Dogtrot houses traditionally feature two cabins separated by a central breezeway under a communal roof, cooling the house in the days before air conditioning and creating a sheltered semi-outdoor space to sit in.
The building sits on an elevated perch above a 1.2-acre wooded site along the west bank of Lake Austin.
Originally, the dwelling consisted of a rustic, hexagon-shaped structure dating to the late 1950s, and a modest extension that was added in the 1970s.
The property was purchased by Lou Ann and Don McLean, who hired two local firms to oversee the project – LaRue Architects, which handled the architecture, and Britt Design Group, which conceived the interiors.
The team was tasked with preserving original elements while updating the dwelling for contemporary use. The first big decision was to keep the footprint of the hexagon-shaped yet rebuild its walls and to completely replace the other structure.
"The design challenge was how to integrate a modern-home design concept into the hexagon geometry and have the final architecture become a cohesive building," the architects said, noting that they also had to contend with a steep slope in the rear of the property.
For exterior walls, the team used limestone, metal panels and large stretches of glass.
The team decided to convert the hexagon element, which formerly held a living room, into a main suite. The remainder of the program is held within a single-storey, bar-shaped volume that runs perpendicular to the hexagon wing.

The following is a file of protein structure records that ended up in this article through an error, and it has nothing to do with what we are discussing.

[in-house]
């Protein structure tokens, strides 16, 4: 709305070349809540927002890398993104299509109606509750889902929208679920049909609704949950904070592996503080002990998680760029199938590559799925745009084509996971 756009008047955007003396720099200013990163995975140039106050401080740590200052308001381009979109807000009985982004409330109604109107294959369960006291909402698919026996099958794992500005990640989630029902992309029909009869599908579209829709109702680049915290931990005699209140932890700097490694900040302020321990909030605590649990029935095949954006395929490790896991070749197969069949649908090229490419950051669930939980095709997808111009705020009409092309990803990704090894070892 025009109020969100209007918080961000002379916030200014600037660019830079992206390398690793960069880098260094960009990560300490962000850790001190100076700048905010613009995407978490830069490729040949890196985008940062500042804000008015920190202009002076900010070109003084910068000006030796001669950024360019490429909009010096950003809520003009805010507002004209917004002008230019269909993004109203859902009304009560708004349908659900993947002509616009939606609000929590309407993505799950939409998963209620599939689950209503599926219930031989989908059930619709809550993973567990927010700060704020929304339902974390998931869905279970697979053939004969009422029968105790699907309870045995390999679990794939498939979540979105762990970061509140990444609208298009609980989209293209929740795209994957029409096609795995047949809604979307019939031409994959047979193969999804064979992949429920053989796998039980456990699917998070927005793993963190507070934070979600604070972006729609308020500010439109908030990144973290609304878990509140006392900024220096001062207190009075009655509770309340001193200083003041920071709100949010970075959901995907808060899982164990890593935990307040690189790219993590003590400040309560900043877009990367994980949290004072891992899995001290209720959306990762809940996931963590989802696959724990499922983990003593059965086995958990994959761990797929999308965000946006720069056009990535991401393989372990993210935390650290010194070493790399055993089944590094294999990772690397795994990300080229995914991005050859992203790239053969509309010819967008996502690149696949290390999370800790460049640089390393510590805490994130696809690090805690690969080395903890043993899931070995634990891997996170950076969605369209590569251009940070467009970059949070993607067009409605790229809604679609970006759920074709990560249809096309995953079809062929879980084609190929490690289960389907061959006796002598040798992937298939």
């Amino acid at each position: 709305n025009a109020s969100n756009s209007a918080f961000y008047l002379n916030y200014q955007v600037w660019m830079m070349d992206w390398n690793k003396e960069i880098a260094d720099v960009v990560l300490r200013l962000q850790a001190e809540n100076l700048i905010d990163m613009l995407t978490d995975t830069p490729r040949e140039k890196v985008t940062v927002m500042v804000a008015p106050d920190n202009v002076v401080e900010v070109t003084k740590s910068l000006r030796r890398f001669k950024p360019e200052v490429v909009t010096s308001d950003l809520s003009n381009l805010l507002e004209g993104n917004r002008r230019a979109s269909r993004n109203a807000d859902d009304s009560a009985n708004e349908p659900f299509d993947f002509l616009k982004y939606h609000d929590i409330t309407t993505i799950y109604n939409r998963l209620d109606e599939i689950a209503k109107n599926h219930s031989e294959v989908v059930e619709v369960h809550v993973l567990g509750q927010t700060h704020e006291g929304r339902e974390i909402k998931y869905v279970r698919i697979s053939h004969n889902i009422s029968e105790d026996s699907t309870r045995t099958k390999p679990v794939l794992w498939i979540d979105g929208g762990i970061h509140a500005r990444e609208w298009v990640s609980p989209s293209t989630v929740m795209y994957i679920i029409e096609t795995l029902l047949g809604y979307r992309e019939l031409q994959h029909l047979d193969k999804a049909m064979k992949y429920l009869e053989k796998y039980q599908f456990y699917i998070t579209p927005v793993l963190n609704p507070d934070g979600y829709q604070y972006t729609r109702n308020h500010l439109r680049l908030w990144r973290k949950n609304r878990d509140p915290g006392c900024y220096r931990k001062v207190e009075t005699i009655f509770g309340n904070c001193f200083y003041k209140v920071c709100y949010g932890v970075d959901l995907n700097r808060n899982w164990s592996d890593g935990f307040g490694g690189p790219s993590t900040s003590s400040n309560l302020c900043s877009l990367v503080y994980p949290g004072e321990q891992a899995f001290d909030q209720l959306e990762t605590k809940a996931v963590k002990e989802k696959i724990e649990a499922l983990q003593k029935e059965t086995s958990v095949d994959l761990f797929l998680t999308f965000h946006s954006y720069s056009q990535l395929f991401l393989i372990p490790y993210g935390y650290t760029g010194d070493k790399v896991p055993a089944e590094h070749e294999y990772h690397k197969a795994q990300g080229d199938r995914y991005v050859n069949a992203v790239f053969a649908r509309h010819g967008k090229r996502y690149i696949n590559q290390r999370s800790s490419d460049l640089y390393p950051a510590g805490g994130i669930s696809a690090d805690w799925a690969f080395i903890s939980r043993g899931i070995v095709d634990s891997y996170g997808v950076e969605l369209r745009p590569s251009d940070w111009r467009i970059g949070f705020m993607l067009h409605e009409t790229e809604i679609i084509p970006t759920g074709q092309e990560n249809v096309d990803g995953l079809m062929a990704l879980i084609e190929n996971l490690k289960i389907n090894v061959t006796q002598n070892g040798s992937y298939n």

One side of the bar encompasses an open-plan living room, dining area and kitchen, while the other contains a bedroom and an office. The central portion holds an entryway and a grand piano, along with a wine cellar – an important addition given the clients own a vineyard in Argentina.
Just beyond the house is a new guest suite. Situated between the guest quarters and main dwelling is the breezeway, which is adorned with a fireplace and lounge furniture.
"It has a generous roof overhead with a warm, wood-clad ceiling, which protects the space from the sun and other elements," the team said.
One side of the breezeway steps down to a skinny, above-ground swimming pool. Held within limestone-faced walls, the pool rises up from the sloped site.
Inside, the team used neutral colours and earthy materials, including white oak floors, to tie the home to its natural setting. The owners' personal furnishings were incorporated throughout the dwelling.
"The clients have a wonderful collection of art objects and furnishings they've collected from their travels around the world," said Laura Britt of Britt Design Group. "Weaving their personal story into the fabric of the overall design was a fun challenge."
The living room is dressed with streamlined sofas, a low-lying armchair and a round coffee table. The adjacent dining area has a custom-built table made of wood from the property.
The kitchen is fitted with custom walnut cabinets with wooden legs. Other distinctive elements include a glass-front refrigerator, an armoire used to hold coffee-making equipment, and lighting fixtures from the New York studio Apparatus.
In the main bathroom, the team put special care into creating a relaxing atmosphere.
"The owner's bathroom has a serene, ethereal feeling, with dappled light cascading across the large soaking tub and modern porcelain floor," said Britt.
Throughout the residence, large windows offer a strong connection to the landscape. Along the water, a new boat dock with a rooftop deck offers another vantage point for taking in the scenery.
Other projects along Lake Austin include a house by A Parallel Architecture that features stone cladding and wood-trimmed windows, and a two-storey boathouse by Andersson-Wise with openings that allow people to dive directly into the water.
Photography is by Dror Baldinger.
Architect: LaRue Architects
Interior designer: Britt Design Group
Builder: Classic Constructors